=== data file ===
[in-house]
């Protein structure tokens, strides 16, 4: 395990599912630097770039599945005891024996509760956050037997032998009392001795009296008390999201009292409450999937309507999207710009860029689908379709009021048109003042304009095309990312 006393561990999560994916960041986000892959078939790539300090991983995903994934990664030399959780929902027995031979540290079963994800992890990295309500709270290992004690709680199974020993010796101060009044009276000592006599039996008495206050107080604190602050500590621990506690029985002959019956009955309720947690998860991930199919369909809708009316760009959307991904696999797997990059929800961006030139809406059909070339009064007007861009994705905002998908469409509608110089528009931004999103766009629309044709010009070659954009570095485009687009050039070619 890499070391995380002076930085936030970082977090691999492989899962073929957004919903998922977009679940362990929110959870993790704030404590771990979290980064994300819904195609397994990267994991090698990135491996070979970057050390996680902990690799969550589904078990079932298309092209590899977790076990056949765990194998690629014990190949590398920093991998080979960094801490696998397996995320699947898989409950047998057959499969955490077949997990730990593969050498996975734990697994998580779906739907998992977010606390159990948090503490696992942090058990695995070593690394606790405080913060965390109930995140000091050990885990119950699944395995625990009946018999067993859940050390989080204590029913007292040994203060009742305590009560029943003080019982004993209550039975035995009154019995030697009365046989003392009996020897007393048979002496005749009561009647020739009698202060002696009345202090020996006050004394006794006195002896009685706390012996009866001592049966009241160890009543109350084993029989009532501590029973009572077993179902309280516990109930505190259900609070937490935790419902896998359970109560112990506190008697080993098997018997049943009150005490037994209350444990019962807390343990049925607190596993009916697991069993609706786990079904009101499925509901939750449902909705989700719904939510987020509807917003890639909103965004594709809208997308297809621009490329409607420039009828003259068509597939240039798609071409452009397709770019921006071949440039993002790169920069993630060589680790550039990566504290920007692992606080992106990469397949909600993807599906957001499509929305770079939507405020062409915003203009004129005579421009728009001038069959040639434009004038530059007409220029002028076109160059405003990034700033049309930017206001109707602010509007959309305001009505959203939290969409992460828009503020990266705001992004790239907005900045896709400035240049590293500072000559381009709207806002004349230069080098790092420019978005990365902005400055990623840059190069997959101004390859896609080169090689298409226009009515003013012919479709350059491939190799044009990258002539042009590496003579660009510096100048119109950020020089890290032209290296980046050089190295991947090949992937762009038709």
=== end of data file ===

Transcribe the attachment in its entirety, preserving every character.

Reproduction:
[in-house]
């Protein structure tokens, strides 16, 4: 395990599912630097770039599945005891024996509760956050037997032998009392001795009296008390999201009292409450999937309507999207710009860029689908379709009021048109003042304009095309990312 006393561990999560994916960041986000892959078939790539300090991983995903994934990664030399959780929902027995031979540290079963994800992890990295309500709270290992004690709680199974020993010796101060009044009276000592006599039996008495206050107080604190602050500590621990506690029985002959019956009955309720947690998860991930199919369909809708009316760009959307991904696999797997990059929800961006030139809406059909070339009064007007861009994705905002998908469409509608110089528009931004999103766009629309044709010009070659954009570095485009687009050039070619 890499070391995380002076930085936030970082977090691999492989899962073929957004919903998922977009679940362990929110959870993790704030404590771990979290980064994300819904195609397994990267994991090698990135491996070979970057050390996680902990690799969550589904078990079932298309092209590899977790076990056949765990194998690629014990190949590398920093991998080979960094801490696998397996995320699947898989409950047998057959499969955490077949997990730990593969050498996975734990697994998580779906739907998992977010606390159990948090503490696992942090058990695995070593690394606790405080913060965390109930995140000091050990885990119950699944395995625990009946018999067993859940050390989080204590029913007292040994203060009742305590009560029943003080019982004993209550039975035995009154019995030697009365046989003392009996020897007393048979002496005749009561009647020739009698202060002696009345202090020996006050004394006794006195002896009685706390012996009866001592049966009241160890009543109350084993029989009532501590029973009572077993179902309280516990109930505190259900609070937490935790419902896998359970109560112990506190008697080993098997018997049943009150005490037994209350444990019962807390343990049925607190596993009916697991069993609706786990079904009101499925509901939750449902909705989700719904939510987020509807917003890639909103965004594709809208997308297809621009490329409607420039009828003259068509597939240039798609071409452009397709770019921006071949440039993002790169920069993630060589680790550039990566504290920007692992606080992106990469397949909600993807599906957001499509929305770079939507405020062409915003203009004129005579421009728009001038069959040639434009004038530059007409220029002028076109160059405003990034700033049309930017206001109707602010509007959309305001009505959203939290969409992460828009503020990266705001992004790239907005900045896709400035240049590293500072000559381009709207806002004349230069080098790092420019978005990365902005400055990623840059190069997959101004390859896609080169090689298409226009009515003013012919479709350059491939190799044009990258002539042009590496003579660009510096100048119109950020020089890290032209290296980046050089190295991947090949992937762009038709």